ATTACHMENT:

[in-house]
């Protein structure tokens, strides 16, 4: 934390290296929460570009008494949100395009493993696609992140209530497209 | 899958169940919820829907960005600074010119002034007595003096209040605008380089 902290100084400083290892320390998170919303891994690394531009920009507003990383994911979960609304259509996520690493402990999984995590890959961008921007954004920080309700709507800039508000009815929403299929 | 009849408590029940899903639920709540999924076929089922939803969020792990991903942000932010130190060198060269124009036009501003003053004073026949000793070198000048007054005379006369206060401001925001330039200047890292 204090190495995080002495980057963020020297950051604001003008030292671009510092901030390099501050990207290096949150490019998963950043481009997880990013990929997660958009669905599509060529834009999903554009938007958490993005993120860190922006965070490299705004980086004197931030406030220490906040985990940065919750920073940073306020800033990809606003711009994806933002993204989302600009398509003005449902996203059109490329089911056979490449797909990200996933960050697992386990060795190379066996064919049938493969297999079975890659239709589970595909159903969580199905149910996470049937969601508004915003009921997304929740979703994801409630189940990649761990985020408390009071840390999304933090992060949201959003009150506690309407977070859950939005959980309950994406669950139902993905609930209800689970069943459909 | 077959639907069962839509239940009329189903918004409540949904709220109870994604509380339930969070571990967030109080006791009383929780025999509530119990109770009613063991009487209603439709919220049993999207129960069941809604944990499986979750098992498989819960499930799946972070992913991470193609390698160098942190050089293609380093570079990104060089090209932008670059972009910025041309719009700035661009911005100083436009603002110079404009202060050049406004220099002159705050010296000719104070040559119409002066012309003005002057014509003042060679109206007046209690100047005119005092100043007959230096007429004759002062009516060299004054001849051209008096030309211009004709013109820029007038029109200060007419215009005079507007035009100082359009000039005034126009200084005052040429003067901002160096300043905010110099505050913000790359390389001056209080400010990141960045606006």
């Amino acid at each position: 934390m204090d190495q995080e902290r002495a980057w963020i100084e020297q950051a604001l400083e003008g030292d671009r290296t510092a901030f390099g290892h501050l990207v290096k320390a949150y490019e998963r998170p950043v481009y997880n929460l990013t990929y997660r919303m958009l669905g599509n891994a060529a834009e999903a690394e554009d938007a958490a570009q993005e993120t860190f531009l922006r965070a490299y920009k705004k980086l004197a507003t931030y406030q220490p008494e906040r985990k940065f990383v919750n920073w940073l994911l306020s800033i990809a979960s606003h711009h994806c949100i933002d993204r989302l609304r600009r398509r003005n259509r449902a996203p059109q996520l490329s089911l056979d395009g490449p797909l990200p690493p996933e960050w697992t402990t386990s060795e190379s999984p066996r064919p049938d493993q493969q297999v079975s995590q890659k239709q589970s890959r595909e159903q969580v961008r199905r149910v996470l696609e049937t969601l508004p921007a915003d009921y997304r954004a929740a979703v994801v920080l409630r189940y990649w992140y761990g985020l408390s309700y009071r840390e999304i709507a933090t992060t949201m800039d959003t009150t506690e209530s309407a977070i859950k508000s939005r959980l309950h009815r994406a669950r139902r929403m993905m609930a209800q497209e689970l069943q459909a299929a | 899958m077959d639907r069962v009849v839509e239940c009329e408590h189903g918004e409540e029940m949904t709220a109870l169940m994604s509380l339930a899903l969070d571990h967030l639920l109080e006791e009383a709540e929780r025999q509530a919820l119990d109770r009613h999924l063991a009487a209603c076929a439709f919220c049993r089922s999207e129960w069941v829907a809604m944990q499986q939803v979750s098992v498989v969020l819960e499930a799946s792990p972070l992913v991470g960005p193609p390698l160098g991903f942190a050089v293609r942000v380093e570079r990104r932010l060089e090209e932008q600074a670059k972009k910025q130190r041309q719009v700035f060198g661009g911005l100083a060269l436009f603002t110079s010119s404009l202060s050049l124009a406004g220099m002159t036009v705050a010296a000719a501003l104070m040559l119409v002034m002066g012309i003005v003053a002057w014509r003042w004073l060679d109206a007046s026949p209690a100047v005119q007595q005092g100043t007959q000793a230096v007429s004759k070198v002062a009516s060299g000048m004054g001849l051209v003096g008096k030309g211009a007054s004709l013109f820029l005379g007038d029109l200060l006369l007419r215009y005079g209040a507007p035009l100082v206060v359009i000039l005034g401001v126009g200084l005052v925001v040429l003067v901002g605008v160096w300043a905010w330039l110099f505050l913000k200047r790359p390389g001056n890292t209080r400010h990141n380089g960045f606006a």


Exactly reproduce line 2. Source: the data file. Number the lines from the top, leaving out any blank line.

């Protein structure tokens, strides 16, 4: 934390290296929460570009008494949100395009493993696609992140209530497209 | 899958169940919820829907960005600074010119002034007595003096209040605008380089 902290100084400083290892320390998170919303891994690394531009920009507003990383994911979960609304259509996520690493402990999984995590890959961008921007954004920080309700709507800039508000009815929403299929 | 009849408590029940899903639920709540999924076929089922939803969020792990991903942000932010130190060198060269124009036009501003003053004073026949000793070198000048007054005379006369206060401001925001330039200047890292 204090190495995080002495980057963020020297950051604001003008030292671009510092901030390099501050990207290096949150490019998963950043481009997880990013990929997660958009669905599509060529834009999903554009938007958490993005993120860190922006965070490299705004980086004197931030406030220490906040985990940065919750920073940073306020800033990809606003711009994806933002993204989302600009398509003005449902996203059109490329089911056979490449797909990200996933960050697992386990060795190379066996064919049938493969297999079975890659239709589970595909159903969580199905149910996470049937969601508004915003009921997304929740979703994801409630189940990649761990985020408390009071840390999304933090992060949201959003009150506690309407977070859950939005959980309950994406669950139902993905609930209800689970069943459909 | 077959639907069962839509239940009329189903918004409540949904709220109870994604509380339930969070571990967030109080006791009383929780025999509530119990109770009613063991009487209603439709919220049993999207129960069941809604944990499986979750098992498989819960499930799946972070992913991470193609390698160098942190050089293609380093570079990104060089090209932008670059972009910025041309719009700035661009911005100083436009603002110079404009202060050049406004220099002159705050010296000719104070040559119409002066012309003005002057014509003042060679109206007046209690100047005119005092100043007959230096007429004759002062009516060299004054001849051209008096030309211009004709013109820029007038029109200060007419215009005079507007035009100082359009000039005034126009200084005052040429003067901002160096300043905010110099505050913000790359390389001056209080400010990141960045606006």